10. Mack, LF, and Lanova caught my attention as I drove that type of ten wheeler for a construction materials company one summer in the mid-1950s. That dumper, probably a 1950 model, looker okay, but had been wrecked and rebuilt and had a bad reputation, so it was assigned to the junior kid who didn't know better. It tracked like a crab, smoked a lot, and was generally poorly maintained, but it pulled well. On hills it would stay with or pass the yard's new B-63s even when everybody was overloaded by ten tons as was usual. On long flats the LF would show 52 MPH when the new trucks could not break 50. Senior drivers made it very clear they were not to be passed, so those contests ended quickly. The Lanova must have been a big one, whether it was original or not. The main 5-speed box was called "backwards" because first and reverse were in the far right slot and second and third in the near left. The 2-speed behind it was a very low "pit stick"-no splitting. If you started in first high uphill, you stayed there until flat or downhill because by the time you got out of first and across the gate to second you were rolling backwards. At least the clutch was not needed except to start. Its a wonder the kid and the truck survived the summer and it is good to know there is another LF Lanova out there.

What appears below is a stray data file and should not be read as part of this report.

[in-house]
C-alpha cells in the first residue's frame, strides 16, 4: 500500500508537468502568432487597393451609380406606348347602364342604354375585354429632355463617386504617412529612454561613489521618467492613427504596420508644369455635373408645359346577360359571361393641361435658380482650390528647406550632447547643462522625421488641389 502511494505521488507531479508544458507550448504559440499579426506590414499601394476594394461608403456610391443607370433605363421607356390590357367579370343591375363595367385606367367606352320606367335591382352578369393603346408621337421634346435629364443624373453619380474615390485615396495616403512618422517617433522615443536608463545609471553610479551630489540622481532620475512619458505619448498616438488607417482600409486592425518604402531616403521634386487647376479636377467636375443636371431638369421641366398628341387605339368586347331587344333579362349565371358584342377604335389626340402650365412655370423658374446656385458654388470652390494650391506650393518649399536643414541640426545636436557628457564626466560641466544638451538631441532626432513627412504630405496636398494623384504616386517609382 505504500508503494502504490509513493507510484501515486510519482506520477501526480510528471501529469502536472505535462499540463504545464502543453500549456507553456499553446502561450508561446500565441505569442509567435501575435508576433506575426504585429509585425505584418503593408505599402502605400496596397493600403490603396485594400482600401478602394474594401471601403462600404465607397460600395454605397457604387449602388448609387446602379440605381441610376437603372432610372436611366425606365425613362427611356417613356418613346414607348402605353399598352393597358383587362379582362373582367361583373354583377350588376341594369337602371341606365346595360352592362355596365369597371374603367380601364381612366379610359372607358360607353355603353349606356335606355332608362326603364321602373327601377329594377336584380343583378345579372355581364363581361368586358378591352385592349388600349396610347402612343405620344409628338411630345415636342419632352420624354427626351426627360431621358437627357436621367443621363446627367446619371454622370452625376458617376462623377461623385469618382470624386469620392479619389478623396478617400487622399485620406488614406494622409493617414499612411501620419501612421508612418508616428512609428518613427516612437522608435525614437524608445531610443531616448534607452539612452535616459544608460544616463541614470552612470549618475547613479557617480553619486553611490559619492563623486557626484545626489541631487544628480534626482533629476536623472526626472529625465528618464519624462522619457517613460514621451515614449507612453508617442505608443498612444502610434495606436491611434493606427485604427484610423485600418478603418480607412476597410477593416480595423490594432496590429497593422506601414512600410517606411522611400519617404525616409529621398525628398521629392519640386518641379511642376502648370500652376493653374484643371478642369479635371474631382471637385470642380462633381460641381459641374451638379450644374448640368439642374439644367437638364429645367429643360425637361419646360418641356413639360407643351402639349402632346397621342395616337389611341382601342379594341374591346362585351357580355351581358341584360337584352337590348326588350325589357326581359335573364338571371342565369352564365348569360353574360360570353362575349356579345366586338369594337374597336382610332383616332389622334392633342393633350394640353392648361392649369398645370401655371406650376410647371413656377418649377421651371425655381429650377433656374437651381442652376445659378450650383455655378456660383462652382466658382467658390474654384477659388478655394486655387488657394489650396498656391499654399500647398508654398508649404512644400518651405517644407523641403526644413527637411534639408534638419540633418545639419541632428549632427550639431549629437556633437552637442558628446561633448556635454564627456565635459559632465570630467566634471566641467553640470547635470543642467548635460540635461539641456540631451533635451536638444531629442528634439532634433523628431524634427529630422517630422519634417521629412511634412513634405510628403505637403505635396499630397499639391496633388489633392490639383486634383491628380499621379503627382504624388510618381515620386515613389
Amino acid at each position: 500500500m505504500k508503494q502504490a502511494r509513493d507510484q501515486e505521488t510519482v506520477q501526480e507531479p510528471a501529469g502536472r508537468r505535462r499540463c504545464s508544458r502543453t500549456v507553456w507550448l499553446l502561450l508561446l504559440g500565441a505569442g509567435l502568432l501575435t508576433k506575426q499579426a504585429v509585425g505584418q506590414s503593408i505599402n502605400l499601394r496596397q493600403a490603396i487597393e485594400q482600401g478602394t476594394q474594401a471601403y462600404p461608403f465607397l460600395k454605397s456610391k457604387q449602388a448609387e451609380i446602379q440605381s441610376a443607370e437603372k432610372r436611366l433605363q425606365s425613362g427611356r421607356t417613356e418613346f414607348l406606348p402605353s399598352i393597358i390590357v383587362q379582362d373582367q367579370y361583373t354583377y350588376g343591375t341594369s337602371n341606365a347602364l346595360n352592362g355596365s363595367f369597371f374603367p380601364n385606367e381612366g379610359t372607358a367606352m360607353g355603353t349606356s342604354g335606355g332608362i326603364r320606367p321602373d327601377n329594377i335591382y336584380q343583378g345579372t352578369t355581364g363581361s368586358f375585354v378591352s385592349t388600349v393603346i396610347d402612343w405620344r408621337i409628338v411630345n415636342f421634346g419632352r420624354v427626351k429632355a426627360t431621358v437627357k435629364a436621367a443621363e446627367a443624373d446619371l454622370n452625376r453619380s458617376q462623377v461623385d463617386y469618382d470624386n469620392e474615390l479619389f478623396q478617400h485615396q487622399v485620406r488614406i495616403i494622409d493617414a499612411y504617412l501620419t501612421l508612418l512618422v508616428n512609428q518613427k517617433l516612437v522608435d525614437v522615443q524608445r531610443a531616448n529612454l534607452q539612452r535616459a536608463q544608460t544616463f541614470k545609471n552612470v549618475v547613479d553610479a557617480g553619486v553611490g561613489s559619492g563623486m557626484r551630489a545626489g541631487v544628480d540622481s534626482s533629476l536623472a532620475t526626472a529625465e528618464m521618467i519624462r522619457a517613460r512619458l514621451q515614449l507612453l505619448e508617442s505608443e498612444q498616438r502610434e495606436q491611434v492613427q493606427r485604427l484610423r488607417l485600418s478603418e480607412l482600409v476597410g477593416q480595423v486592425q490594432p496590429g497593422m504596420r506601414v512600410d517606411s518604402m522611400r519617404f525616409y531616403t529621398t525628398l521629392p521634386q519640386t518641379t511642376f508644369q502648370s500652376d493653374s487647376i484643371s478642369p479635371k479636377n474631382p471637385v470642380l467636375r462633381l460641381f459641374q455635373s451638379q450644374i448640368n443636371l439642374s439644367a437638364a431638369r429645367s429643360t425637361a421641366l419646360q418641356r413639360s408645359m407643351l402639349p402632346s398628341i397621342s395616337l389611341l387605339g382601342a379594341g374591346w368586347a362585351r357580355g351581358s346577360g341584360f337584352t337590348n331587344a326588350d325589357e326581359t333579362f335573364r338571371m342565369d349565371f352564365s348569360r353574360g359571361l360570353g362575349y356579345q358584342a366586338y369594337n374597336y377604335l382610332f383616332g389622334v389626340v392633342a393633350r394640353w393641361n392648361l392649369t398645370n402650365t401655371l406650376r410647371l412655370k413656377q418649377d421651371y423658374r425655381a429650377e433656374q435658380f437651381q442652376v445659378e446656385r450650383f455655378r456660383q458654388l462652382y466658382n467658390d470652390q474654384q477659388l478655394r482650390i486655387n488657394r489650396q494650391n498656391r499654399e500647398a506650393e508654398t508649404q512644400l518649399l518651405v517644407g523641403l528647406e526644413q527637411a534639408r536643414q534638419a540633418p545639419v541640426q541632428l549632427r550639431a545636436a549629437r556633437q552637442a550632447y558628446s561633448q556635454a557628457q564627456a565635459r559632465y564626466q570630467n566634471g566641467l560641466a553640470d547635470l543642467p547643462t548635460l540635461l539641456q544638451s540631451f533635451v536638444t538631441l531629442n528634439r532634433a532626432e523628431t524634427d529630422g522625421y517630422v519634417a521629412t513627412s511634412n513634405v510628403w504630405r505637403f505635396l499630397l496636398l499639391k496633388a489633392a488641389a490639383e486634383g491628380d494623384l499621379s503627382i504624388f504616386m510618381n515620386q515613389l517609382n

11. I can't help with Cooney Coal, but the name is familiar as Cooney Bros. Construction Materials out of Tarrytown, New York. I don't want to hijack the thread, but I spent a summer in the mid-'50s driving for Cooney Tarrytown and would be interested in any word about that outfit. I was mainly assigned a very worn and very overloaded LF ten wheeler with a Lanova that smoked a lot and pulled very hard. Any information or memories to share will be appreciated.
  12. Remember, the Germans invented rust, but after testing, licensed the Italians to produce it.
  13. Noticed solid-looking short, single axle dump wearing for sale sign in Yorklyn, Delaware. That's northernmost Delaware, on Rt. 82. Sorry, no pictures or details, but posted phone number is (302)239-3501.
  14. Gee, it all seemed so simple when we thought 11x22=LF and 12x24=LJ.
  15. Sometime in the mid'50s, I was assigned an LF ten wheeler with a Mack-Lanova diesel. It seemed "heavy" at the time, with a double (or do I really remember a triple) frame. It was registered at 54k, but normally weighed out at 73k. It was a '50 or '52 and very hard-used, but it would run with the "new" B-63s in the yard.